I kept thinking as a young child perhaps God was white because even when our people went to our own Christian church we had to go with our own people because the white people never allow us to their white Christian Church perhaps God was white. It was funny because when the United State Army wanted for me to go and fight their wars they did not ask me about my skin color. Also when I was draft into the army at the age of 18 years old this was first time I saw a white army doctor because before we were not allow to see a white doctor and also my family was not able to paid for the doctor fees. And away I was send to kill and kill for this country and they told us not to question about the war that we kill because this country was base on justice and freedom for everyone but still I did not see freedom or justice for my people. The only once getting justice and freedom were for the rich people and companies that control our country. I try to escape from the army but I was told that if I would try to leave they would put me in prison or shoot me like a dead dog. So I serve and I came back but my father told me that when I came back from war that I lost my Soul because I put all my feeling always that I was now only a instrument of destruction of the USA government. So when I came back I had not feeling because the war destroys all my feeling of been a human being. So my army doctor told me that lots of wars veterans that come back from war have a difficult having relationship with their wives or their former girlfriend. I notice this when former girl friend Angela bought this to my attention but I now receiving treatment for this lack of deep feeling. Wars destroys your human Soul it hard to explain unless you have been in war.
Also, in 1990 I did receive a direct award from the President of the United State of American for my military outstanding services. However, I feel that I that I paid too high a price to go to war because still I feel like I was never accept in my own country plus I still praying to get marry and have a family perhaps with a European woman because I am afraid my children will be send to war to fight for the rich companies. Also, still today there are over 40 millions USA children that never see a doctor because their families are so poor they can not afford to see a doctor. Can you believe that we the richest country in the world can not afford healthy insurance for children. I know of lots of family that are working but because the jobs here are so low paying that lot of working family still can not afford to pay for their medical insurance for their children or themselves.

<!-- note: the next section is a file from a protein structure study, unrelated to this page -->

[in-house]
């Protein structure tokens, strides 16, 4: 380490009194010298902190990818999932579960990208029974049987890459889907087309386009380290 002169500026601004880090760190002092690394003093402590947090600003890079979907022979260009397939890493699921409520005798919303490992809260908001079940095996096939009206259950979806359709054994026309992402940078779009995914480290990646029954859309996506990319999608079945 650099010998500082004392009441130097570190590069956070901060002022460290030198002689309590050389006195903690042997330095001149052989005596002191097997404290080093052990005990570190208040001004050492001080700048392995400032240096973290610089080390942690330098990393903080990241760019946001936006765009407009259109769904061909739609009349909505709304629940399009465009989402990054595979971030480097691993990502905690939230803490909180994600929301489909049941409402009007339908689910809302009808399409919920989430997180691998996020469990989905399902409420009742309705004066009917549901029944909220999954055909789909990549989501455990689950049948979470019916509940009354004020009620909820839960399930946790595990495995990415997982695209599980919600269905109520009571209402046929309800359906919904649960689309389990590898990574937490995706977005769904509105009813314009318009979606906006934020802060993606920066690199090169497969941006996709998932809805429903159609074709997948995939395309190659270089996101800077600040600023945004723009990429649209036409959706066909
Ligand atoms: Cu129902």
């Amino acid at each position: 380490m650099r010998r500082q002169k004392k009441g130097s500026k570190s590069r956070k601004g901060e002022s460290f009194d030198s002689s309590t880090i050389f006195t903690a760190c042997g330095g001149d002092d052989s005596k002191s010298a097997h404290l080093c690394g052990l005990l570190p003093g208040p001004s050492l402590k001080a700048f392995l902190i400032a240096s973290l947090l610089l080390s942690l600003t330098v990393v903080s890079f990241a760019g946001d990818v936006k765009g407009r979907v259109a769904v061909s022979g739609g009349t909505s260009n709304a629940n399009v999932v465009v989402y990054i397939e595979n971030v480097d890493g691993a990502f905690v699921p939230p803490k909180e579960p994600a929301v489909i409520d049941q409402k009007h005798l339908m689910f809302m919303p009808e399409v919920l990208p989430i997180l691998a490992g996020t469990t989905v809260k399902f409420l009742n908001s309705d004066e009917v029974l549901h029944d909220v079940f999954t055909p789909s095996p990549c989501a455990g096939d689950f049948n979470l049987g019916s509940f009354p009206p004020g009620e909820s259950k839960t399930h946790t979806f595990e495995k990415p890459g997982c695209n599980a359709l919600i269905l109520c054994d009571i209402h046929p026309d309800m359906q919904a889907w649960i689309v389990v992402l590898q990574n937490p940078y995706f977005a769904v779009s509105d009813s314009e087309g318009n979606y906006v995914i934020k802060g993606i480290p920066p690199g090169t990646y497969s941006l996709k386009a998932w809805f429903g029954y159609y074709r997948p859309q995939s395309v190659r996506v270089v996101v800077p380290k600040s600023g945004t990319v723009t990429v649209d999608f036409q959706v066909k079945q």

Please, make sure you go to see the movie call Fahrenheit 9/11 by Michael Moore, this movie was ban by our own government until the French Government and a Canadian reporter bought pressure on the American government to allow for this movie to be shown.
Yes, life is always a struggle and I have inform Peter, that I am may not be able to go to Germany because some USA government and other individuals so do want to speak about my view about my view of antiwar in Iraq and other injustice that I see happening in my country. So yes I am a fighter and yes life is always been a struggle but I love to fight and I am a tough fighter and I am very determine to see you and all my friends in Germany on September 24, 2004.
Rosa O. Novarro
oldes traditinal dance group in USA
Rosa O. Novarro, Toltecas en Aztlan, berichtet uns von ihren Leuten. So wird sie z.B. von der Mauer zwischen Mexiko und USA berichten – einer Mauer, wie wir sie von Berlin kannten. Für die Azteken ist Mexiko nicht alleine die Heimat ihres Volkes. Aber USA will das natürlich nicht hören und die Besiedlung von Amerika sah anders aus, als es den Politikern lieb ist.
Chicano Park ist ein winziger Teil des großen Amerikas - ein Stück Heimat für viele, unterschiedliche Stämme der Azteken. USA übergibt jedoch den Platz unter den Brücken der Highwaystraßen nicht an die Völker des Chicano Parkes. "Geldhaie" sind scharf darauf. Tag für Tag arbeitet Rosa O. Navarro hart als offizielle Vertreterin der Danza Aztec von San Diego. Auch arbeitet sie als Lehrerin an der Universität des Staates San Diego in Kalifornien.
History of The Pueblo of Jemez
The Pueblo of Jemez (pronounced "Hay-mess" or traditionally as "He-mish") is one of the 19 pueblos located in New Mexico. It is a federally recognized American Indian tribe with 3,400 tribal members, most of whom reside in a puebloan village that is known as "'Walatowa" (a Towa word meaning "this is the place"). Walatowa is located in North-Central New Mexico, within the southern end of the majestic Canon de Don Diego. It is located on State Road 4 approximately one hour northwest of Albuquerque (55 miles) and approximately one hour and twenty minutes southwest of Santa Fe.